For this year, yet another tender is passed for Rs.6,94,654 for planting and maintenance of 1,41,500 saplings in eight zones (East, Yelahanka, Dasarahalli, Mahadevapura, West, South, Rajarajeshwari Nagar, Bommanahalli) of the city.

BBMP Commissioner reacts
The job code issue was unknown to BBMP Commissioner, Lakshmi Narayan. He said, “Last year, ex- commissioner Siddaiah had already cancelled many job codes. If it is necessary to cancel more, Forest Chief, Brijesh Kumar can tell me any time, and accordingly action will be taken.

Handicapped Forest Cell

Brijesh Kumar Chief Conservator of Forests is an IFS officer, who was deputed by state government to BBMP in 2007.

He believes his department’s inefficiency to monitor the job codes is due to lack of staff. “Including me, we are only 20 people. How will we be able to supervise the work spread over the far ends of the city? If the contractor shows us the bill we have to pay them, if they don’t show, we don’t pay.”

This essentially means that there is no one to inspect the job done by the contractors.

 ‘Planting trees on outskirts’

Bhargavi S Rao, trustee of Environment Support Group says, “Nowhere the Karnataka Forest Preservation Act or Country Town and Planning Act talk about establishing the Forest Cell. It was BBMP’s vested interest to enable easy cutting of trees that led to creation of this department.”

Brijesh Kumar on the contrary says that when trees are uprooted they plant equal number of trees on the outskirts of the city like Yelahanka. When the rampant disappearance of trees in the city due to metro was pointed at, he lowered voice and said, “Those decisions are taken by the tree officers of the zones. They only look after the approval or rejection of cutting of trees. Nothing reaches me. I have no powers on issues.”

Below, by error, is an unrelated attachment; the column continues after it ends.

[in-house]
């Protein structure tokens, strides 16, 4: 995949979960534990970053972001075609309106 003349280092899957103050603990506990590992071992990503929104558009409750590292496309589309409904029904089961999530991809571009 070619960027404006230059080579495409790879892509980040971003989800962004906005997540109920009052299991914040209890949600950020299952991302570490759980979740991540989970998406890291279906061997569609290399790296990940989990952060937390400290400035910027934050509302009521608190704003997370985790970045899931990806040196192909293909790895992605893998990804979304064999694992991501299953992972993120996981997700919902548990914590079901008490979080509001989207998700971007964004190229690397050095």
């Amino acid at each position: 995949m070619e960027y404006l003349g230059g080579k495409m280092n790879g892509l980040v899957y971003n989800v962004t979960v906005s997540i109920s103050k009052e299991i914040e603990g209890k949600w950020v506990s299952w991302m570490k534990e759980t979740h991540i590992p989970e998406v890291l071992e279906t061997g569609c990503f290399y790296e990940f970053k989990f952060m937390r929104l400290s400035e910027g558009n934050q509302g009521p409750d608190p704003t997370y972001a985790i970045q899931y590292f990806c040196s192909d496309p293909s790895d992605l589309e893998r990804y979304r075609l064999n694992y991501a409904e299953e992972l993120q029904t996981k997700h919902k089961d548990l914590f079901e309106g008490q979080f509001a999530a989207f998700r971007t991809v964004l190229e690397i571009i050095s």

Related Articles

Saving Bangalore’s trees
BBMP’s de’forest’ation department?
Hundreds of trees planted at Kaikondrahalli lake

Leave a Reply

Your email address will not be published. Required fields are marked *

This site uses Akismet to reduce spam. Learn how your comment data is processed.

Similar Story

Why the national programme for clean air failed a gasping Mumbai

Mumbai has seen an alarming decline in air quality. A look at the limited impact of the National Clean Air Programme on mitigating pollution.

October 2023 was a shocker for Mumbai. The coastal city has historically recorded lower AQI levels as compared to Delhi, which is notorious for its poor air quality. But the tables turned in October 2023, with AQI in Mumbai reaching dangerously high levels of up to 300, surpassing Delhi for several days. This led to a slew of respiratory ailments, more so among the vulnerable populations. PM2.5 levels have, in fact, seen a consistent increase in Mumbai over the past three years. Dr Jui Mandke, a paediatric surgeon practising in Mumbai, says, “In October 2023, we encountered the maximum number…

Similar Story

Ottupattarai renewed: From garbage dump to community garden in Coonoor

An initiative by the Coonoor Town Municipality and voluntary organisation Clean Coonoor has diverted tonnes of plastic waste from going to landfills.

Ottupattarai, once marred by the unsightly accumulation of waste in the picturesque hill town of Coonoor in Tamil Nadu, has undergone a remarkable transformation. This was possible through the dedicated efforts of Clean Coonoor, a city-based NGO. Nestled in the highest part of Coonoor, amidst the tea gardens of the Nilgiris, the waste dumping site in Ottupattarai has metamorphosed into a thriving garden that serves as a community space for residents. The makeover journey began in 2014 when 15 dedicated volunteers established Clean Coonoor to initiate sustainable waste management practices in the town. Beginnings of a journey In 2019, Clean…